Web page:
Last week, at Review of the Year, Professor Julian Bow presented the annual School Prizes. The awards recognise excellence by members of the School in research and public engagement.
A University of Dundee academic has been awarded more than £600,000 to study an increasing problem with the cereal crop barley that impacts the commercially important malting process and the shelf-life of animal feed.
Dr Sarah McKim, a School of Life Sciences researcher based at the James Hutton Institute, was awarded a BBSRC research grant to investigate the unfavourable trait, called ‘skinning’, and to develop tools to track it in breeding populations.
Senga Robertson, a PhD student from the Bulgarelli lab in Plant Sciences, won the Wellcome Trust Plutonium Zone in the national science communication competition ‘I’m A Scientist, Get Me Out of Here!’
This project will investigate the molecular underpinnings of hull adhesion on the barley grain, a trait crucial for downstream uses of barley in malting and food. Barley grain has two extremes: where the hulls stick firmly to the seed wall (the pericarp) and ‘naked’, where hulls shed free. However, hulls can also partially shed or ‘skin’ which is an undesirable trait for grain destine for the malting industry. In covered barley, the pericarp secretes a “cementing layer” onto its surface to stick to the inner hull. Naked barley lacks this layer.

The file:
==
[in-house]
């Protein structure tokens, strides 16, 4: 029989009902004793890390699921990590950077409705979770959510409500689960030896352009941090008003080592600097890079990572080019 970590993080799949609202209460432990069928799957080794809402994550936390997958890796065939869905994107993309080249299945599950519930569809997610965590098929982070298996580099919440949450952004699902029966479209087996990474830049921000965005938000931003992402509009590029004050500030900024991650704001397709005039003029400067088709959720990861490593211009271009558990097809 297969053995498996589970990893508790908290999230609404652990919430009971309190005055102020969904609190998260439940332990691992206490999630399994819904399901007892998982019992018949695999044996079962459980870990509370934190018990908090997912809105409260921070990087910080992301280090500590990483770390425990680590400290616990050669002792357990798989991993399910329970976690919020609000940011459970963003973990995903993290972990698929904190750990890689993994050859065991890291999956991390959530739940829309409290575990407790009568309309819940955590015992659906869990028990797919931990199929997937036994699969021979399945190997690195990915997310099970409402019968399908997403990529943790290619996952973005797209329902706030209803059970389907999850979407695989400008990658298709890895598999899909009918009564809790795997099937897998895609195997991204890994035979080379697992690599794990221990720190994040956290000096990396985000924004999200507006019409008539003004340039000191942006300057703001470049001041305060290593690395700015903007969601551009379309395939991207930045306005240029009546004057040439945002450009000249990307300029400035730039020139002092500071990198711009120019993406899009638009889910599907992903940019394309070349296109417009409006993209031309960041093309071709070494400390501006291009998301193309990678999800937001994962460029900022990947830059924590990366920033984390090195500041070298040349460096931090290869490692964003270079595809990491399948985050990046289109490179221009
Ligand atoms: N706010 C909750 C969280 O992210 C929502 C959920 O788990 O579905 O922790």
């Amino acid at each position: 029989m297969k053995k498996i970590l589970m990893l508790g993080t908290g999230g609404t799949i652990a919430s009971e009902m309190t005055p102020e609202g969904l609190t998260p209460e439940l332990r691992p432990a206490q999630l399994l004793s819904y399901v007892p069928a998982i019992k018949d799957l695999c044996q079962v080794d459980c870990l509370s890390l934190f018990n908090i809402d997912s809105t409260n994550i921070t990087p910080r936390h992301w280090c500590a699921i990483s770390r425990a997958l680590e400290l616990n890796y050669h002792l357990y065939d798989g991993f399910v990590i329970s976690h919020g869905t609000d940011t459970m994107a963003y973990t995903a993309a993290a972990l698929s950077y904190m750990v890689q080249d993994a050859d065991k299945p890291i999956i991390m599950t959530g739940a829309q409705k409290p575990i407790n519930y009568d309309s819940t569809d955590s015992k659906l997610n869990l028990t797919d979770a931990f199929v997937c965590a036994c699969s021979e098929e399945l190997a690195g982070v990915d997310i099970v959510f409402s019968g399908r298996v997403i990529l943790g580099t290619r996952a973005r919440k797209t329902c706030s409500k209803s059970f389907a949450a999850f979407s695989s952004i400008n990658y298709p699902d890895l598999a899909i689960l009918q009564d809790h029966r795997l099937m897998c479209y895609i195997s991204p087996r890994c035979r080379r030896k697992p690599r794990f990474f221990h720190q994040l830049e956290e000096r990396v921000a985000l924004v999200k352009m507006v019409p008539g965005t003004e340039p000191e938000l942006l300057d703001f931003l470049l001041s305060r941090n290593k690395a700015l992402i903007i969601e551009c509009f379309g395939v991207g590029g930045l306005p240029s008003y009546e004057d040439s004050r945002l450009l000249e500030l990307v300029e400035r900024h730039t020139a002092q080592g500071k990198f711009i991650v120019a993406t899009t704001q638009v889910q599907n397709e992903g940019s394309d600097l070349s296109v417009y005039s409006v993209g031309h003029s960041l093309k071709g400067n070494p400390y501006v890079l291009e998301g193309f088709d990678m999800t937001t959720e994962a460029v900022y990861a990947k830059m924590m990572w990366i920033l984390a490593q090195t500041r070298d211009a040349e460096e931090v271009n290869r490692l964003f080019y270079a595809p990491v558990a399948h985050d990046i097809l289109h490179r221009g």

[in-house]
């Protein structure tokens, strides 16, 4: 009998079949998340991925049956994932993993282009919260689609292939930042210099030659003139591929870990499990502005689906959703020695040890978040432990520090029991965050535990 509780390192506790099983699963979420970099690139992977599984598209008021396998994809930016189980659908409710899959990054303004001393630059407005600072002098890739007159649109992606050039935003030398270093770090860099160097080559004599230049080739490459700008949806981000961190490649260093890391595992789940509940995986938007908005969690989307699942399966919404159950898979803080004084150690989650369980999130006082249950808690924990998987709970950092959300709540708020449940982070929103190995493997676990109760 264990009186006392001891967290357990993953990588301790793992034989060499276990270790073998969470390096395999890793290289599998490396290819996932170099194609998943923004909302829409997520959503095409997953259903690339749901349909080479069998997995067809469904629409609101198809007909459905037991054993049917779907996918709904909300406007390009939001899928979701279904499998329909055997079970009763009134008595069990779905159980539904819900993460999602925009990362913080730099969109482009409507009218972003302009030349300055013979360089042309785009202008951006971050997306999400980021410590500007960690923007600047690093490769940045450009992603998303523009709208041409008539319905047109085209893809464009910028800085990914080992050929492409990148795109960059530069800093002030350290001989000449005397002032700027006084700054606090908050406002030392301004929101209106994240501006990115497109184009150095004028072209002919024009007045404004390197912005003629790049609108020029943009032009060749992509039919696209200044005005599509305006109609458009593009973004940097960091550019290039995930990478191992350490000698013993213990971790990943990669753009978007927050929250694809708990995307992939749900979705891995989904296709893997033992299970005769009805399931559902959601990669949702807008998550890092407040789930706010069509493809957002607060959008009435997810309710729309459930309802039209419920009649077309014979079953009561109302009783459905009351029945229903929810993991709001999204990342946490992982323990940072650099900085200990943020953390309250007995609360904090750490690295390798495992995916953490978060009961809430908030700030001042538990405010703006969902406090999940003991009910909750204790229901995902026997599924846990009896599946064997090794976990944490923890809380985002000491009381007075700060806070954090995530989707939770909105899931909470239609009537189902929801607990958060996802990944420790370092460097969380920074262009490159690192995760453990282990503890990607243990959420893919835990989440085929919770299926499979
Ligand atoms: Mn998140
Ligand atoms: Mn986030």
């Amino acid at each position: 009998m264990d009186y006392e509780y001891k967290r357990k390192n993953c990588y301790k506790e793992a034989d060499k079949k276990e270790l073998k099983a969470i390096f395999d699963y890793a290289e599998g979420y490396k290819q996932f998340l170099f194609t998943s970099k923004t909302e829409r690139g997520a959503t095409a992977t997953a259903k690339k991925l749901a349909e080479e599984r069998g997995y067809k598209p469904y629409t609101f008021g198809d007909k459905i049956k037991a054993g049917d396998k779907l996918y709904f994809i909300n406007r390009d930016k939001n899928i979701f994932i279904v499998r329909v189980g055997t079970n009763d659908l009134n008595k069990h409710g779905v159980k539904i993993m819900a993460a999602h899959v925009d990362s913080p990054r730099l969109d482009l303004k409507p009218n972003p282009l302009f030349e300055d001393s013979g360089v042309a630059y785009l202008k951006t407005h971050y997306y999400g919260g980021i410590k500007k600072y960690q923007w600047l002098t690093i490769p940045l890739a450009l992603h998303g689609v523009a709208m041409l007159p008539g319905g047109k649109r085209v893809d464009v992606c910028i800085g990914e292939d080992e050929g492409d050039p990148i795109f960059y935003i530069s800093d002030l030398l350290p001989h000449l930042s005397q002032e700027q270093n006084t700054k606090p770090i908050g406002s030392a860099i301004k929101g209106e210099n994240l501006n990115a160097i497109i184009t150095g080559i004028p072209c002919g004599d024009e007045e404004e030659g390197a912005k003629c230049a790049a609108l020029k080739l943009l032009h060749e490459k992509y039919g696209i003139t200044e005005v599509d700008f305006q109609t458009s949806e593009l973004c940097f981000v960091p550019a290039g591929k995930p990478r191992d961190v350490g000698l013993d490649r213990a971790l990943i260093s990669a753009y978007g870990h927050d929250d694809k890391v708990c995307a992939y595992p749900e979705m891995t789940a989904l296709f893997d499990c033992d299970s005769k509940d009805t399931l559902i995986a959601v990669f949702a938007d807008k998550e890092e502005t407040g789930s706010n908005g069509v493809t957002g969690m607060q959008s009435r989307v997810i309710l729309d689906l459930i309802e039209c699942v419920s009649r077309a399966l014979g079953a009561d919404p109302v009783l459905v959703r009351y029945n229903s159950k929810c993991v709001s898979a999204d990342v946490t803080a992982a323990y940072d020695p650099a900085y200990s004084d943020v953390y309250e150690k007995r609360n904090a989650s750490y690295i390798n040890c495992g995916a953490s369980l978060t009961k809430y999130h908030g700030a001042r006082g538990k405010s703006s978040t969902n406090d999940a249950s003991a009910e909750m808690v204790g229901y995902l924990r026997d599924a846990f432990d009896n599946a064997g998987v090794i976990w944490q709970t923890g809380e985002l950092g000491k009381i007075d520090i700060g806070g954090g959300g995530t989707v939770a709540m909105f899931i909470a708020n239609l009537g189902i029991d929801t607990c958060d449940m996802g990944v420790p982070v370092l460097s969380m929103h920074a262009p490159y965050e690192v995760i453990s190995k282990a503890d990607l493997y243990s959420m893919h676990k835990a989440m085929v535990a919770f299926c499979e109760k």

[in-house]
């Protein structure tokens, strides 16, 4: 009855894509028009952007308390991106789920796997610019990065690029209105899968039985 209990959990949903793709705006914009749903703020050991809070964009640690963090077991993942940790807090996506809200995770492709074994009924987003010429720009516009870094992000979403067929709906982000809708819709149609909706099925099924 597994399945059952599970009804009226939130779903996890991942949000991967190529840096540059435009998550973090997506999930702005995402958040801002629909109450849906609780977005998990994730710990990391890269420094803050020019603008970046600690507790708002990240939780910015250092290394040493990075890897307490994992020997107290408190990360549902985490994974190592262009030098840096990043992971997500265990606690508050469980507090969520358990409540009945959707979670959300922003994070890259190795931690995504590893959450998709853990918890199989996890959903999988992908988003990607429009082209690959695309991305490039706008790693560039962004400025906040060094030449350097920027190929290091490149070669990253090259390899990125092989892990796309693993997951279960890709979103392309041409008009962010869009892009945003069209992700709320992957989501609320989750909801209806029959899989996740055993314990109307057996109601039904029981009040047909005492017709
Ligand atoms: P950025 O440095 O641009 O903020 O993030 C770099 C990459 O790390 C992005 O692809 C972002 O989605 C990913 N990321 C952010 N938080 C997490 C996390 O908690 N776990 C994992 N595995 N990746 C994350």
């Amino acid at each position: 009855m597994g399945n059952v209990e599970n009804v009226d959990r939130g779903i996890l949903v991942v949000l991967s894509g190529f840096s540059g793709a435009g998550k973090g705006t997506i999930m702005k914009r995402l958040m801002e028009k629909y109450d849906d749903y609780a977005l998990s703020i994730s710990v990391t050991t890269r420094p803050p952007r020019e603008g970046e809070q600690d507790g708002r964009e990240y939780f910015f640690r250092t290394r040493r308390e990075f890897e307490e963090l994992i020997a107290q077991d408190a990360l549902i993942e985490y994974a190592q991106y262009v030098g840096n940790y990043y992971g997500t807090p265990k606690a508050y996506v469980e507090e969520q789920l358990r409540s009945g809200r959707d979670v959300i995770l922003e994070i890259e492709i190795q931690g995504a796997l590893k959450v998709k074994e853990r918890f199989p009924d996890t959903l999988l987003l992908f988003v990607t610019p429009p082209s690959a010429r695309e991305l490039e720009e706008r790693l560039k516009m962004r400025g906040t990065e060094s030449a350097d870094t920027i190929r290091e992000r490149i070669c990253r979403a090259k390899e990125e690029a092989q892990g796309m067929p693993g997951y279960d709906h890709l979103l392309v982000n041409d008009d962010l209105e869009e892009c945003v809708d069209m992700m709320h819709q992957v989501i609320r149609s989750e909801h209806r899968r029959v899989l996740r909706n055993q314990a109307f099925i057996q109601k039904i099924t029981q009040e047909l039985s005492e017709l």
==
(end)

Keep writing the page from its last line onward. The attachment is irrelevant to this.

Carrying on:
A cereal crop’s architecture has a huge impact on how much grain is produced and how easily it can be harvested from the field. Thus, from the earliest farmers onwards, we have bred crops to have architectural traits associated with higher yield, such as increased grain size and reduced height.
A PhD student at the University of Dundee and James Hutton Institute has been selected as Young Plant Scientist 2018 in the fundamental research category by the European Plant Science Organisation (EPSO).
Shumei Wang, based at the Institute’s Cell and Molecular Sciences group, has discovered a new pathway involved in infection by Phytophthora infestans, the pathogen responsible for potato late blight. Her work significantly improves the understanding of plant-pathogen interactions and may open new possibilities in the development of defence strategies.